Gene Therapy for LMNA-related Congenital Muscular Dystrophy (L-CMD) by Trans-Splicing
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KeywordsDilate Cardiomyopathy C2C12 Cell Motor Achievement Heterozygous Mouse Congenital Muscular Dystrophy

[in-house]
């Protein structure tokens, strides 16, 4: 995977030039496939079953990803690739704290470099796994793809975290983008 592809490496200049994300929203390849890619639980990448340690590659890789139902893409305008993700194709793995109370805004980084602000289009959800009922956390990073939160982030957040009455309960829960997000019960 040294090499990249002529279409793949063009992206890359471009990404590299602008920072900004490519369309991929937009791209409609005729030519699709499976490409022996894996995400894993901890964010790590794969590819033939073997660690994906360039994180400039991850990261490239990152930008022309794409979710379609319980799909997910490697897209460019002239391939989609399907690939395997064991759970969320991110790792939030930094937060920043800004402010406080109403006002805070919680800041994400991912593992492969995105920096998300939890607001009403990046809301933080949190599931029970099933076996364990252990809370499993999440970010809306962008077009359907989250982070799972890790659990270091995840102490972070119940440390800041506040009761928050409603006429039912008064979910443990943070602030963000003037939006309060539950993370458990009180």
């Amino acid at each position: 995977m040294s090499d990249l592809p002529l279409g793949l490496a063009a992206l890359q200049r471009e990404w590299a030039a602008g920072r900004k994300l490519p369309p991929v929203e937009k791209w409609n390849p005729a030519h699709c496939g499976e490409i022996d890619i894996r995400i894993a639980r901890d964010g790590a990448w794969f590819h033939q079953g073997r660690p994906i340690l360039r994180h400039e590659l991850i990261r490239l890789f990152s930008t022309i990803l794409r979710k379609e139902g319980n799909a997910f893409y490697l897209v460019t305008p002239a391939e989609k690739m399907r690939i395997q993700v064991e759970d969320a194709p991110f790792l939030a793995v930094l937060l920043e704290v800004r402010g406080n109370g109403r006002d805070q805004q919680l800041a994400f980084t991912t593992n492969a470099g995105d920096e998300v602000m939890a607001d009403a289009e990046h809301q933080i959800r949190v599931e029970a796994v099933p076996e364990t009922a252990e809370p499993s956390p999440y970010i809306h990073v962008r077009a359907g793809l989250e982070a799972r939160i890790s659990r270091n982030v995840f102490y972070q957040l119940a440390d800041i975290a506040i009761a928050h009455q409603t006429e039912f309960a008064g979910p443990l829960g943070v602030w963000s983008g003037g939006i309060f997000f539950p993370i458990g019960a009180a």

LMNA-related Congenital Muscular Dystrophy (L-CMD) is a rare genetic disorder characterized by the onset of selective axial weakness and wasting in the first year of life with limited motor achievements, associated with multiple severe contractures and frequent respiratory failure requiring early ventilatory support. We identified heterozygous de novo mutations in LMNA, encoding lamins A/C, as responsible for this sub-group of CMD in which no therapeutic treatment is available. Lamins A/C are nuclear envelope proteins, ubiquitously expressed in all post mitotic cells, which play essential roles in the nucleus structure and in the regulation of gene expression. We generated the first Knock-In mouse model of L-CMD (KI-Lmna delK32 ) reproducing a LMNA mutation identified in L-CMD patients. Homozygous mice die within the first 3 weeks of life from striated muscles maturation delay and severe metabolic defects. Heterozygous mice develop an isolated dilated cardiomyopathy and die by one year of age. We aim to assess the possibility of LMNA-mRNA repair by spliceosome-mediated RNA trans-splicing (SMarT) as a potential therapeutic approach for L-CMD. This gene therapy strategy will allow inhibition of mutated LMNA transcript expression for the benefit of corresponding wild type transcripts. We developed 5'-RNA pre-trans-splicing molecules (PTM) capable of repairing the murine LMNA transcripts. Efficiency of these PTM was assessed in vitro in C2C12 cells and in vivo using Adeno-Associated Virus (AAV) transduction in tibialis anterior of WT mice. We will now determine the ability of the best PTM to restore normal muscular phenotype, in vitro in KI myoblasts/myotubes and in vivo after injection of AAV-PTM vectors in new born homozygous and adult heterozygous mice. Histological and metabolic parameters will be monitored to evaluate the degree of phenotype rescue.
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